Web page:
The growth stocks leading the S&P 500's losses
With the 20.6% decline in the US S&P 500 over the six months to June 2022, the largest June half-year decline since 1970, it is interesting to note this was a period of solid earnings growth being hit by enormous P/E compression. This counterbalance of rising earnings combined with a P/E de-rating often occurs at index peaks, where markets anticipate slowdowns – often by around six months.
The move down in US ten-year bonds from 3.5% on 14 June to the current 2.8%; and the decline in the price of Copper – seen as a coincident indicator of global industrial growth – from US$5.00/lb in March to the current US$3.40 (-32%) is a strong indication the economic narrative has moved from a fear of inflation to fear of recessions. The next shoe to drop are the downgrading of analysts’ earnings forecasts for Fiscal 2023. I expect the upcoming results season to June to be mostly accompanied by sober outlook statements.
According to our friends at Credit Suisse, in the case of the S&P 500 the 20.6% market decline in the June 2022 half-year comprised 7% earnings growth and a P/E compression of 26 per cent. Even more stark was the Russell 1000 Growth Index, which recorded a fall of 25.5 per cent in the June 2022 half-year and this comprised 5 per cent earnings growth combined with a P/E compression of 29 per cent.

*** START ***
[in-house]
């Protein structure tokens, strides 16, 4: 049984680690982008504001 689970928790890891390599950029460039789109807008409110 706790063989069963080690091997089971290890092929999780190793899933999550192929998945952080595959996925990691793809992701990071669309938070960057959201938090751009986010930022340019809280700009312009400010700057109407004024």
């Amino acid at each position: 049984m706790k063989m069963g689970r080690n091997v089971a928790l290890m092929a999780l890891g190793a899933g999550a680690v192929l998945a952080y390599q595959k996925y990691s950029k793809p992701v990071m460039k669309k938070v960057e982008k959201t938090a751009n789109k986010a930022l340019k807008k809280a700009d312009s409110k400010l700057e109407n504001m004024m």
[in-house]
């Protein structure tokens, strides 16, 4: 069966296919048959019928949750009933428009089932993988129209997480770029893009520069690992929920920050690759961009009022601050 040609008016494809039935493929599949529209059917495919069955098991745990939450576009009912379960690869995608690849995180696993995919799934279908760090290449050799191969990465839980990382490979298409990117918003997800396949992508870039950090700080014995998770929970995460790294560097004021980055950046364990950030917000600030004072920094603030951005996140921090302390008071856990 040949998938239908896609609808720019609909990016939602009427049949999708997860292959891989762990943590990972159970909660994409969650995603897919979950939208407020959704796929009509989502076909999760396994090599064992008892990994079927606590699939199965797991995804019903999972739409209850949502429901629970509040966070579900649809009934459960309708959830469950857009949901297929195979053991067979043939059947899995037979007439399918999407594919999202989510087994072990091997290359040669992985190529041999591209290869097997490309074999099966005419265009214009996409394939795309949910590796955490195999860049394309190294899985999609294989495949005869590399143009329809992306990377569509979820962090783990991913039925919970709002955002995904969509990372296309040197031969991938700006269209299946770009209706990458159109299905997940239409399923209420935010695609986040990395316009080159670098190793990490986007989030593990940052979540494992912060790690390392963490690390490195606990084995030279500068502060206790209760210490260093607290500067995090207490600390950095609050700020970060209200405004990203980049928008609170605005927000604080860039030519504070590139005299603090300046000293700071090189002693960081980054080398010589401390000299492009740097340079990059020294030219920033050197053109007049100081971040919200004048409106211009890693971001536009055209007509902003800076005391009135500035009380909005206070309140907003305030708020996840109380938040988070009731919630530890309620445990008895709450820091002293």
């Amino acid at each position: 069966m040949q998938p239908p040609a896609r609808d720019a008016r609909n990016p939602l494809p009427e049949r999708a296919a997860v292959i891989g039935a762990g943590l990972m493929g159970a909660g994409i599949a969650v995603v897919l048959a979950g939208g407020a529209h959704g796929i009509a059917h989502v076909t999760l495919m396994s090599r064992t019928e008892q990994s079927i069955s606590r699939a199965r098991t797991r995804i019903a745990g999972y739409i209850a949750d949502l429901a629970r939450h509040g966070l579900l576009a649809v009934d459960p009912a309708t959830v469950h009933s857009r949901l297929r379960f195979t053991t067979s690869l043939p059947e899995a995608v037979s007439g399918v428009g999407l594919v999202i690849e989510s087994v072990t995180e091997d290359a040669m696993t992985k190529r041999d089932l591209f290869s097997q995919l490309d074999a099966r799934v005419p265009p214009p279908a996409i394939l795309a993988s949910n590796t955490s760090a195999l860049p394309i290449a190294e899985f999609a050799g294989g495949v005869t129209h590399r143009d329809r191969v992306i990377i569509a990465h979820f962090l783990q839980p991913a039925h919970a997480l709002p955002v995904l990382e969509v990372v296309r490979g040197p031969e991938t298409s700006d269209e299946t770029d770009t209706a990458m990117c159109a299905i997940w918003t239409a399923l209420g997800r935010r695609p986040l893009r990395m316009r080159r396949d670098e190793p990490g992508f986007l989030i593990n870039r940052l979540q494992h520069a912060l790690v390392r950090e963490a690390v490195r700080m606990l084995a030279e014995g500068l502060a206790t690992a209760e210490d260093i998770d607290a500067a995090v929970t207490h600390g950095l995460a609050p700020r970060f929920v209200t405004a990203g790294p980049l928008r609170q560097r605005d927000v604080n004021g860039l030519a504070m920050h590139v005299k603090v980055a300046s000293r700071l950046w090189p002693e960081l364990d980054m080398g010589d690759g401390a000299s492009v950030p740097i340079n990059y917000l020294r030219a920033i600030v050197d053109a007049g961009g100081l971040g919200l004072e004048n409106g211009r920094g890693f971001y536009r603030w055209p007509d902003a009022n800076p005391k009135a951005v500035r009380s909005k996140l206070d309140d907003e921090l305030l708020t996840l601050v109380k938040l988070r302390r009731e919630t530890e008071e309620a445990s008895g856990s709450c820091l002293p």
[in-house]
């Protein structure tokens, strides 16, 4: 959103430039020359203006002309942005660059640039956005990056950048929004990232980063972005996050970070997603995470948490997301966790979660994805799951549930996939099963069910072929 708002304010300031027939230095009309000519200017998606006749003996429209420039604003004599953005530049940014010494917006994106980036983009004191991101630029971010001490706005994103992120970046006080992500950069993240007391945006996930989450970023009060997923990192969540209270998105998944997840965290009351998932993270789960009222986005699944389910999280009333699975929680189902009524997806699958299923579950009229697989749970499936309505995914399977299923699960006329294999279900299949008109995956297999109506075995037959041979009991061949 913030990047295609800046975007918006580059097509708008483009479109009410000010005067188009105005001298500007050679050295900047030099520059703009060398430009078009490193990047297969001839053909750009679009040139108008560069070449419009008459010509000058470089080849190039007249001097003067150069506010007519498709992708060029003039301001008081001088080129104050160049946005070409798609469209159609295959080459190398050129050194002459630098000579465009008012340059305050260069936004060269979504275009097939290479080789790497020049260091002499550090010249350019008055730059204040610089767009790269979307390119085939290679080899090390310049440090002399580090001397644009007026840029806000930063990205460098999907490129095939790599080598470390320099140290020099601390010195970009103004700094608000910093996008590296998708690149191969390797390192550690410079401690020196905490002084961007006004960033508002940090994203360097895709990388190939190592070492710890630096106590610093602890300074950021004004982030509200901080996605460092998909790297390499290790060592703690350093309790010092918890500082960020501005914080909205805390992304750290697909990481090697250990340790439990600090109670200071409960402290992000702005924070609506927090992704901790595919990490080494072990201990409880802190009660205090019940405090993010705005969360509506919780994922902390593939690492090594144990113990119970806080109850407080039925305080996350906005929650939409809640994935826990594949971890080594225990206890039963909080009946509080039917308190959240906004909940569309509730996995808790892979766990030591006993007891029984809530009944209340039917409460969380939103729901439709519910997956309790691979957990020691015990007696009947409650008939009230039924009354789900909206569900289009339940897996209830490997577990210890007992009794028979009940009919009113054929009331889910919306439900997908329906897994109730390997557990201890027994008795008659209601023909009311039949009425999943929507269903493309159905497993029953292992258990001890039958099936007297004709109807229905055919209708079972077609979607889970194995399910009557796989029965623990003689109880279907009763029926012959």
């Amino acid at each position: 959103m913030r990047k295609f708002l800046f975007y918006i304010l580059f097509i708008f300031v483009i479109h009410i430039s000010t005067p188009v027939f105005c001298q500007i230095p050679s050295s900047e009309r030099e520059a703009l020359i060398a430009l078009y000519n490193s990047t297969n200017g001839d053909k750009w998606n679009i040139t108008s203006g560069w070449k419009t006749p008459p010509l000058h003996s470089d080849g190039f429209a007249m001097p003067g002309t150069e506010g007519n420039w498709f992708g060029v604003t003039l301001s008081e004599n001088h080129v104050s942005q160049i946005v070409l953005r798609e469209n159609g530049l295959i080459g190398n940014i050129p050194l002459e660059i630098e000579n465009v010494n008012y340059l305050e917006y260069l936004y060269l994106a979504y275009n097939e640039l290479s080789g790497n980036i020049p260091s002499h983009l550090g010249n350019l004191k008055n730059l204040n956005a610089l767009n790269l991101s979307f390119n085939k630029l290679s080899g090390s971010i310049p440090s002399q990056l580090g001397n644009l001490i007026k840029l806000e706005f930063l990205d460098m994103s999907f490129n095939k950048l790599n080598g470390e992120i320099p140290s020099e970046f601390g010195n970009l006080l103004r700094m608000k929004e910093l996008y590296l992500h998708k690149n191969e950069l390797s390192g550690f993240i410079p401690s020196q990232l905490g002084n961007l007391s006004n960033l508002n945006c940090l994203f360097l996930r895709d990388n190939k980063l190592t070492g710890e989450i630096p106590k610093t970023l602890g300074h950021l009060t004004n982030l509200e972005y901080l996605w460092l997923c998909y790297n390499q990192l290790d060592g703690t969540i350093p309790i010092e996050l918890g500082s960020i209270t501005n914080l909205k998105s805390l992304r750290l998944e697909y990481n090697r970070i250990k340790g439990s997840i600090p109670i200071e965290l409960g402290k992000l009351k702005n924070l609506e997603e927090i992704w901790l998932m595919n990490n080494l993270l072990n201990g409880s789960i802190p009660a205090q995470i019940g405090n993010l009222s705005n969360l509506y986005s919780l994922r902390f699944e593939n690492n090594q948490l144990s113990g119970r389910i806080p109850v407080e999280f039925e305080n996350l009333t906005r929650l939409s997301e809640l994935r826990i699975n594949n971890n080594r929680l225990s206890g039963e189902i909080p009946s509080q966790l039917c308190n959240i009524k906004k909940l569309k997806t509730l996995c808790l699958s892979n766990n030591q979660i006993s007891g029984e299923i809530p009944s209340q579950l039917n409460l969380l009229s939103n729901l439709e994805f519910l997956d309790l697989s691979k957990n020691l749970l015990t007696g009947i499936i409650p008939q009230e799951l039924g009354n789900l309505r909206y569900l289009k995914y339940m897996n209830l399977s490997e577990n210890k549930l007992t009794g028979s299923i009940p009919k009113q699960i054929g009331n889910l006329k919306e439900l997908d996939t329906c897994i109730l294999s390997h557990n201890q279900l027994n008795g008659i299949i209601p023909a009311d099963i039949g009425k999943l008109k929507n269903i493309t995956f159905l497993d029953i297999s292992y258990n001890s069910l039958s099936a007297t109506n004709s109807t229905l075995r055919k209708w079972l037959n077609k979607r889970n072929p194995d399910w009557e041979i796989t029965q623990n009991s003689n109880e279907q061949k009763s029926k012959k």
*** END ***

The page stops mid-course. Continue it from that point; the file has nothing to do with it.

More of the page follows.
EPS and P/E Contribution to YTD Return
Unsurprisingly, there were many growth stocks which were treated much more harshly, irrelevant of their earnings for the six months to June 2022, and the table below details the 20 largest detractors for the S&P 500. It is important to note most of these companies have been “market darlings” since we exited the Global Financial Crisis in March 2009. While the range of the decline was between negative 23 per cent (Apple) and negative 71 per cent (Netflix), their average decline exceeded 36 per cent. Collectively these 20 largest detractors accounted for 12.07 per cent of the fall (of 20.6 per cent) or nearly 60 per cent of the damage.
Unless the developed world ends up in a severe recession over the foreseeable future, it is important to note the share market often, but not always, anticipates economic troughs by some months.
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David is a deeply knowledgeable and highly experienced financial services executive. Prior to joining Montgomery, he was CEO and Executive Director of Hunter Hall for 11 years, as well as a Director at JP Morgan in Sydney and London for eight years.